Succession Planning

Friday 5 July 2013

Authors: Marija Batistich and Monique Mackie

First published in NZ Winegrower, June-July 2013 edition.

One of the most crucial decisions in the life of a business is deciding whether the business will be passed on to family members or whether the business should be sold. Regardless of which option is pursued, a business requires a warrant of fitness to be a viable option.

This will require ensuring that business records are sufficient for the purposes of due diligence by a prospective purchaser, trustee or extended family. By anticipating the requirements of the due diligence process, the viability of a business as an attractive option for purchase or succession will be increased.

Due diligence

Due diligence is about ensuring that a decision to purchase a business is fully informed and that there will be no future unpleasant surprises. It enables the purchaser to rely on his or her own investigations, information gathered and judgment as to whether or not the business is a sound investment.

Warranties as to the state of the business are only as good as the person giving them. Undertaking appropriate due diligence processes will assist in precluding future liability of the vendor. Essentially, the due diligence process represents a checklist for the purchaser on acquisition of the business whether by way of succession or by sale.

Purchaser's checklist on succession and/or sale

Anticipate speculation on behalf of the purchaser or successor as to the reason for succession and/or sale

  • Declining business.

  • Changes in character of the locality.

  • Lack of competitive strengths.

  • Expiring lease or franchise.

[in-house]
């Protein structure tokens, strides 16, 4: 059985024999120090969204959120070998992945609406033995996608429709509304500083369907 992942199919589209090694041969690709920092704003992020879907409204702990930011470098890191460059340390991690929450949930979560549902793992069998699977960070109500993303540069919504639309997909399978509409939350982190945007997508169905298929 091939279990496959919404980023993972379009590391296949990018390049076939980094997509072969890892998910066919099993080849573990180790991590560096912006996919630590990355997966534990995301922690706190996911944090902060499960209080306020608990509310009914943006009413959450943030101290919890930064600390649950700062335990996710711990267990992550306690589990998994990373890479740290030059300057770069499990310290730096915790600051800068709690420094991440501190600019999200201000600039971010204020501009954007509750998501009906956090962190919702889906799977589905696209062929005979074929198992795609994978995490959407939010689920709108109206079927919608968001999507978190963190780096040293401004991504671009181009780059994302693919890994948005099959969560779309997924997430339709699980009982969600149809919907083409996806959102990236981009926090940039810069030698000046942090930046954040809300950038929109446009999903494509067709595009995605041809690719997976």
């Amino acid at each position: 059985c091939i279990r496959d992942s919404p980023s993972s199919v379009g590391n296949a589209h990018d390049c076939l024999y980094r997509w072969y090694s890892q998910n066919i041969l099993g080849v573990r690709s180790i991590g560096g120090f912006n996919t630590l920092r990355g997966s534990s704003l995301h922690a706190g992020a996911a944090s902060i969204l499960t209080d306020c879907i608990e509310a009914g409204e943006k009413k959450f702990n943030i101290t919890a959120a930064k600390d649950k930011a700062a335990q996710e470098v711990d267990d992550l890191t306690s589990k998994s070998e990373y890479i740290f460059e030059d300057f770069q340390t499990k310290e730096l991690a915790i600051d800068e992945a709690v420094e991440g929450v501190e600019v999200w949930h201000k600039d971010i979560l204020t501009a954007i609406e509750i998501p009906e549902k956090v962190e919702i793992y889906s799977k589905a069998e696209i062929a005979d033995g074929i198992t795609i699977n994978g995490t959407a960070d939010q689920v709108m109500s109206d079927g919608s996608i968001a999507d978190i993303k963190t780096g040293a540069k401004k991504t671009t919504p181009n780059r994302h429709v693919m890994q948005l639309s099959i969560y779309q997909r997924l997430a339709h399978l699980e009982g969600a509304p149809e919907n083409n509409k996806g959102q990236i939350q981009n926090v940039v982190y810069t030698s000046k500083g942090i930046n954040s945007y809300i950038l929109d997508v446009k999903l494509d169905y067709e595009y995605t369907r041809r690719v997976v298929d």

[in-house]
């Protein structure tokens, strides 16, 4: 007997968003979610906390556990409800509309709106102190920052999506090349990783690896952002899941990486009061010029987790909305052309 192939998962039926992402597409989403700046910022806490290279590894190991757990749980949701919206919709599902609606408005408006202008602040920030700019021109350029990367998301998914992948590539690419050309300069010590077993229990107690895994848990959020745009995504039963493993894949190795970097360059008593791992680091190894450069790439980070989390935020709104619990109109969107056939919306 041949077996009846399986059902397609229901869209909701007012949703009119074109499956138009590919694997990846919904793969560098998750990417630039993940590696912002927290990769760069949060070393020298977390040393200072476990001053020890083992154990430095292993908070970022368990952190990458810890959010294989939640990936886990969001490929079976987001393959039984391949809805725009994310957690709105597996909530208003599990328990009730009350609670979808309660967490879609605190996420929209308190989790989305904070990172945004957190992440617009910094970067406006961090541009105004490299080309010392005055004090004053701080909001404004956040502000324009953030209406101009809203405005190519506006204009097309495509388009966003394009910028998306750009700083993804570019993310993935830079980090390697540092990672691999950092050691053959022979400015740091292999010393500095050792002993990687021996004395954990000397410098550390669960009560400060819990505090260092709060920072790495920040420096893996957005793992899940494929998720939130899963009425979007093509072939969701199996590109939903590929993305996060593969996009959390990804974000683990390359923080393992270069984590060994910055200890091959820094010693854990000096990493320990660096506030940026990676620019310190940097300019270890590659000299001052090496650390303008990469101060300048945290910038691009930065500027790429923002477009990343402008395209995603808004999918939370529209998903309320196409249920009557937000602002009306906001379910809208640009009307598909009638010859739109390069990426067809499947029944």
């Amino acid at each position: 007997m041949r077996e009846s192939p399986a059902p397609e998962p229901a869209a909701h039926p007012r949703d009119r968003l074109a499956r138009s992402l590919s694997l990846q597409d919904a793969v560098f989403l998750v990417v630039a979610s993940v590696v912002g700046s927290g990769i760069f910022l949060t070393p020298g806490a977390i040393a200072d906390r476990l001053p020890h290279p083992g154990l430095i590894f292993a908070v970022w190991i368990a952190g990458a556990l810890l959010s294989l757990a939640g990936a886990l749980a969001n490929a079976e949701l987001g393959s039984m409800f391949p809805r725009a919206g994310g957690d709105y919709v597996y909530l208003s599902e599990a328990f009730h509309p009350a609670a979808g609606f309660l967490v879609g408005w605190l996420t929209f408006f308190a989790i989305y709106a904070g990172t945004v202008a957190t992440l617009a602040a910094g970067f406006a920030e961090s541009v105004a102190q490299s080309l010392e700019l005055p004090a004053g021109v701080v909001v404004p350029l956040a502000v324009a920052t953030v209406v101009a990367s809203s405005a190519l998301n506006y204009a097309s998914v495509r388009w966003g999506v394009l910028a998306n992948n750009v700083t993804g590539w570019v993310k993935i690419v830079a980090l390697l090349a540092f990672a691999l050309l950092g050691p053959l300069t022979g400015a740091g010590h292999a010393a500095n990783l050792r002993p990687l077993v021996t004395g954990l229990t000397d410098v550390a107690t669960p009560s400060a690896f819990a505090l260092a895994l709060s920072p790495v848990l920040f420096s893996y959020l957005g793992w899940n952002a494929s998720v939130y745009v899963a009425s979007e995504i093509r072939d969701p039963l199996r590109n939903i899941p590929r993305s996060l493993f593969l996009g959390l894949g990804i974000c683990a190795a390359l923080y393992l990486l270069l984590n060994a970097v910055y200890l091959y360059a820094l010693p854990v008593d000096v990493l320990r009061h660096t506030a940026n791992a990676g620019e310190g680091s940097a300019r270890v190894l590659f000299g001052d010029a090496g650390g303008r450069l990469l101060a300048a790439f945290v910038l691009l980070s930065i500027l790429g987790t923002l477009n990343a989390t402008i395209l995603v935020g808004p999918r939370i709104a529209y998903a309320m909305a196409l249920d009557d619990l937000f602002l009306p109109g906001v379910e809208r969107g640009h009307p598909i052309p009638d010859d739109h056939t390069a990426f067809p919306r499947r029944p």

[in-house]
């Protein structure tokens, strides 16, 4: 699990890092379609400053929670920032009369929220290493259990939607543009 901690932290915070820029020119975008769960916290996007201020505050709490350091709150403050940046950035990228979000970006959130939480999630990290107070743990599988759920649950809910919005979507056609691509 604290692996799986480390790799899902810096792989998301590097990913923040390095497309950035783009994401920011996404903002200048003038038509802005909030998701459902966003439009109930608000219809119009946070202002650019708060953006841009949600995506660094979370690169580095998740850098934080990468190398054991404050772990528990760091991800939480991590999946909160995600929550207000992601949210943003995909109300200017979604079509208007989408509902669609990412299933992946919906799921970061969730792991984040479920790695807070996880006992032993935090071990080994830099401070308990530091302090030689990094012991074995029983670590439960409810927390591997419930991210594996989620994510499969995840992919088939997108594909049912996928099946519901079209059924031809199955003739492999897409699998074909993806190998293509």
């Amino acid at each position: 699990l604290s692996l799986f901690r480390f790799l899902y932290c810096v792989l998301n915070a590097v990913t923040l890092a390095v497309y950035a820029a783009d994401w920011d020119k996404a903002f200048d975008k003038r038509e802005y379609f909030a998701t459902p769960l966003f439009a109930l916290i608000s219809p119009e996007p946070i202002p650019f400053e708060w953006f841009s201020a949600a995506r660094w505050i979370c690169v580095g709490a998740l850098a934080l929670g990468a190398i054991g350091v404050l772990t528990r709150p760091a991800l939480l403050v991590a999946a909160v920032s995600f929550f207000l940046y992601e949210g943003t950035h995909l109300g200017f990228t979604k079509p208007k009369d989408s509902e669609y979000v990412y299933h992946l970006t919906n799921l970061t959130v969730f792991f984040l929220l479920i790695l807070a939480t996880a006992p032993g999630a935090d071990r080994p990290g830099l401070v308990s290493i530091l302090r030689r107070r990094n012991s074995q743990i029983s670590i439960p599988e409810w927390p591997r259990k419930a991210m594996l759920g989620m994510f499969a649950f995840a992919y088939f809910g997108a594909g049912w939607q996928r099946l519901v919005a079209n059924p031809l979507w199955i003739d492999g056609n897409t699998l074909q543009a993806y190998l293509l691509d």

• Imminent rent review.

  • Future loss of business because of actual or anticipated changes in government policy.

  • Change in zoning.

  • Change in roading.

  • Problems with creditors or suppliers.

  • Critical staff retiring.

  • Labour problems.

  • Bad reputation which may stay with the business.

  • Capital assets require replacement.

If any of these reasons have promoted the sale or succession of the business, they will have consequent effect on the purchase price.

Action List by the Solicitor or Professional Adviser for the Purchaser or Successor

The solicitor or professional adviser assisting the successor or purchaser will undertake a review of the instruction, status and contractual arrangements pertaining to the business. This will include the following:

  • The components of the purchase price.

  • GST and tax positions.

  • Valuation requirements.

  • Insurance/risk requirements.

  • The chattels being purchased.

  • Employee issues.

  • Grape supply contracts.

  • Licences to operate the business (e.g. Sale of Liquor Licences and Food Premises Registration Licences).

  • Warranties required from the vendor. Examples are warranties as to the financial accounts, turnover, a period of assistance from the vendor, restraints of trade, encumbrances on the property, debts, liabilities, licences and consents.

  • Review the title and any lease or licence documentation.

  • The means of funding the purchase.

  • The payment of any fees.

Ownership Structures

There are a number of different ways a business can be owned. The most common ownership structures include:

  • Individual/personal ownership;

  • Shares in a company;

  • Trading Trusts;

  • Family Trusts;

  • Joint Ventures;

  • Limited Partnerships.

The right ownership structure for a business can only be ascertained by a review of the particular facts and circumstances of each case.

However, many businesses are owned directly or indirectly by the trustees of a trading trust or a family trust. The trustees may own the assets of the business directly or may own shares in a company that carries on the business.

There can be some advantages to having the business owned by the trustees of a trust, including creditor protection and as a mechanism for "passing" the business to family members (in their capacities as beneficiaries of the trust) without, for example, needing to transfer ownership of the shares if they are held by the trustees.

When considering succession planning, it is important that you have an up to date Will. It can also be useful to put in place enduring powers of attorney in relation to property and in relation to personal care and welfare.


This publication is necessarily brief and general in nature. You should seek professional advice before taking any action in relation to the matters dealt with in this publication.

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